Tracking stormwater pollutants from lawns to lakes informs capital projects & public education
Capitol Region Watershed District
St Paul, MN
Capitol Region Watershed District manages stormwater runoff to protect and manage wetlands, lakes and some Mississippi River headwaters in the densely urbanized Twin Cities area. Ambitious water quality goals require optimal water quality data management and analysis for science-based decisions.
Initial: 56.5 USD
O&M: 7.9 Thousand USD
General Fund/Existing Public Funds
Operational since 2018
Monitoring & Research Division
Managing an ever-growing amount of water data, The District knew it needed to improve its processes to enable better data analysis.
With 10 years of data and future plans to add more continuous flow sensors and water quality sampling events, The District needed process improvement.
Its current records management workflow was time-consuming. In addition staff had aggressive goals to better analyze data, in order to identify source contaminants and enable professionals to focus on water quality improvements.
The District adopted new stormwater quality software that allowed it to better manage and analyze the growing volume of water data.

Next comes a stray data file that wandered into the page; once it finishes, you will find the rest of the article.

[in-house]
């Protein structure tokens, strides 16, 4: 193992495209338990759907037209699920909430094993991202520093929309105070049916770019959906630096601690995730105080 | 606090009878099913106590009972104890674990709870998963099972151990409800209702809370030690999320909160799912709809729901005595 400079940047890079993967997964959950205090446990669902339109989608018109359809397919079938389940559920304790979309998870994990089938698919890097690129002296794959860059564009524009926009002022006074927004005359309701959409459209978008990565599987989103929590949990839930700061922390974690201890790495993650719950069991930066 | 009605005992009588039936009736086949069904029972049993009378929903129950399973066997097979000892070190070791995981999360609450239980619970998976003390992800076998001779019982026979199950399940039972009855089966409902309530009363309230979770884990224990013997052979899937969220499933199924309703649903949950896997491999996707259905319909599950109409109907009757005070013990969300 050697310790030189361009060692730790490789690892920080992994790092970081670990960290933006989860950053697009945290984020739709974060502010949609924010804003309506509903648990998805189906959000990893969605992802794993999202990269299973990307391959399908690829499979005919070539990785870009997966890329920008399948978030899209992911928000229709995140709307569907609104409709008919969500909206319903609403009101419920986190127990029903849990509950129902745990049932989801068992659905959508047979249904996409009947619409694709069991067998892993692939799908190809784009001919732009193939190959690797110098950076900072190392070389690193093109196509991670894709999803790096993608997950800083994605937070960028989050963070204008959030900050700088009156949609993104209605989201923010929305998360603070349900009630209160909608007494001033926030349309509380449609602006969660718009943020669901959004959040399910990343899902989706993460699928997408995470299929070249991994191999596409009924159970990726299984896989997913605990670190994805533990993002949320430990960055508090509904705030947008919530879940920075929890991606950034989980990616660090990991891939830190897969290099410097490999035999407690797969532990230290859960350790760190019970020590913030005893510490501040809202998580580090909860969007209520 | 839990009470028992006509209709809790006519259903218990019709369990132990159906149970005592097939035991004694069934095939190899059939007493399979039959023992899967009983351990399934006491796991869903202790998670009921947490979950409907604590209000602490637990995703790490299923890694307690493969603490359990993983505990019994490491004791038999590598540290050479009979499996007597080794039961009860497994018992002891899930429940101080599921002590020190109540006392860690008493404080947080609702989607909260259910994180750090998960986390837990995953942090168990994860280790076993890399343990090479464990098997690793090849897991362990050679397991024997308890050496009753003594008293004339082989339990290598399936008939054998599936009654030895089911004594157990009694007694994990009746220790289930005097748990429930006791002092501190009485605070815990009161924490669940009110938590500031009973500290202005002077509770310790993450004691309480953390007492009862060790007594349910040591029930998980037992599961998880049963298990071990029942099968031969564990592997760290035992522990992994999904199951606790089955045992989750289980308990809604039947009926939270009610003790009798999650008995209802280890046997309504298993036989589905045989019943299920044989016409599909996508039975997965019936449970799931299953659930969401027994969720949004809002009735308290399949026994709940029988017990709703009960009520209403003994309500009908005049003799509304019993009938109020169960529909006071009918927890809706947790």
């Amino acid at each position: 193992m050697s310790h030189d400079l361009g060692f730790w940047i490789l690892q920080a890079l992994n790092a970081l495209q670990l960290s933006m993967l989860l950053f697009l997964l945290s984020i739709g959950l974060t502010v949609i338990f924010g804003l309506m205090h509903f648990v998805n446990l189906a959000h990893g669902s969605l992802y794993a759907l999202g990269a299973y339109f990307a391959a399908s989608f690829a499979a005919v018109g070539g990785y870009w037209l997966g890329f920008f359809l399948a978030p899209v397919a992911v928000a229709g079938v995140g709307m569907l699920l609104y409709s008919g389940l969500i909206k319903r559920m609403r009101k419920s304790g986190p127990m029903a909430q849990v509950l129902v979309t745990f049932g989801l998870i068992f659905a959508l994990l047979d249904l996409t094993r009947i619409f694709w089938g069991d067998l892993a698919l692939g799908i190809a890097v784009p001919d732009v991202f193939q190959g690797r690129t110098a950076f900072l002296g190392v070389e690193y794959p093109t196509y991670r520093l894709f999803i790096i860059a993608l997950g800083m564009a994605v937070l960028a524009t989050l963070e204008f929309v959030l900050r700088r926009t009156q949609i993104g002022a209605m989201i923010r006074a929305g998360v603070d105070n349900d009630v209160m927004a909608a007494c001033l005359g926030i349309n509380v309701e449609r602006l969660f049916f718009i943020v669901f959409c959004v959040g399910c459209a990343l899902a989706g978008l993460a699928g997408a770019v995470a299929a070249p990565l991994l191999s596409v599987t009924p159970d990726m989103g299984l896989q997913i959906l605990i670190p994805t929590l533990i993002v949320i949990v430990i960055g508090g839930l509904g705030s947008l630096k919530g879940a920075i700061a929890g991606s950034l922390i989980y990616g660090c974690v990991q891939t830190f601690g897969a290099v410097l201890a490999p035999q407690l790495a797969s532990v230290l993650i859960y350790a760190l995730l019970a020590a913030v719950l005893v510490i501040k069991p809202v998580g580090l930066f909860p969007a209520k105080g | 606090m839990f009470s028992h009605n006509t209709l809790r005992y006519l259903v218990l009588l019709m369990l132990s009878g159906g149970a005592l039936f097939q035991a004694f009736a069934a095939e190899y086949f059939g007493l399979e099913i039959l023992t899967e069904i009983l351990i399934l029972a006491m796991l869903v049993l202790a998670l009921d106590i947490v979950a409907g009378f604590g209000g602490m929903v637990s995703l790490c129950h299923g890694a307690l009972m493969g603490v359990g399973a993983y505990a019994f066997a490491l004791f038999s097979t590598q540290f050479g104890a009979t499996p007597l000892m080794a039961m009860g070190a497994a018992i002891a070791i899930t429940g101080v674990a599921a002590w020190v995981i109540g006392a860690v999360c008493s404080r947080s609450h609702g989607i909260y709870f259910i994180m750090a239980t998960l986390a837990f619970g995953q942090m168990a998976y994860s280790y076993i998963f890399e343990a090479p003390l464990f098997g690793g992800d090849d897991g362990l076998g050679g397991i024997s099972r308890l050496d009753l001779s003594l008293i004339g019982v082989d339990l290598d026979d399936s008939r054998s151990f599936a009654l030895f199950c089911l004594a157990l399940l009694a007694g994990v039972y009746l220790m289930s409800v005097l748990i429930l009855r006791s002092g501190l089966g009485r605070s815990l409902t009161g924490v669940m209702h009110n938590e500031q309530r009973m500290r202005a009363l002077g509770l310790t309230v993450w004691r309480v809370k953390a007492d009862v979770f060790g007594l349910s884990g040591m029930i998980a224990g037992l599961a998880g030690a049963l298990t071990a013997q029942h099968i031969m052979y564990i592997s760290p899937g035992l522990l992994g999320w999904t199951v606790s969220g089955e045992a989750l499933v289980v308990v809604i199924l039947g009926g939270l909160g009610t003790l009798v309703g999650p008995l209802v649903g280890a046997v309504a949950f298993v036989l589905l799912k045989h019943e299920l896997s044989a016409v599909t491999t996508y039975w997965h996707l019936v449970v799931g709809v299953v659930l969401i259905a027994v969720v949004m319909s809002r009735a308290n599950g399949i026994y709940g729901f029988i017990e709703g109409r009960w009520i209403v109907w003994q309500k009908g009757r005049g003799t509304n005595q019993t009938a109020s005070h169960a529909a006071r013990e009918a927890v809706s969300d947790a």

In 2016 the District adopted commercial and efficient stormwater quality software to define and apply its own specific rules and procedures to its data.
After automated quality control tasks, staff has access to extensive tools to further correct data points as well as evaluate flow measurements with analytical lab results. Data visualization options quickly contextualize current and past high flow events, plus baseflow and other trends on daily, monthly, seasonal, or storm event bases.
After implementing the new system, the District added a KISTERS web portal to invite other agencies, research institutions, and the public to interact with its open data. Website visitors can select standard or custom time periods of interest, explore the map, view as well as download graphs, charts, and tables.
Automated application of storm event definitions and calculation of pollutant loads are more consistent compared to manually applied definitions & TMDL computations.
Time-savings from from automation enable expanded data analysis and better engage professional staff, so findings inform capital projects and program planning.
More accurate long-term statistics, graphs and maps are presented online to the public, enhancing education about clean water.
A custom script was identified and implemented to compute high flow events; the District further adapted the script to each monitoring station's variable factors, such as flashiness or temporarily sustained high flows following a storm event.
Who Should Consider
District w ambitious mixed use redevelopment plans. Adv data validation, calculation & analysis informed plans to sustainably manage stormwater on 122-acre former Ford Assembly Plant on Mississippi River bluff.
Last UpdatedMar 25th, 2022
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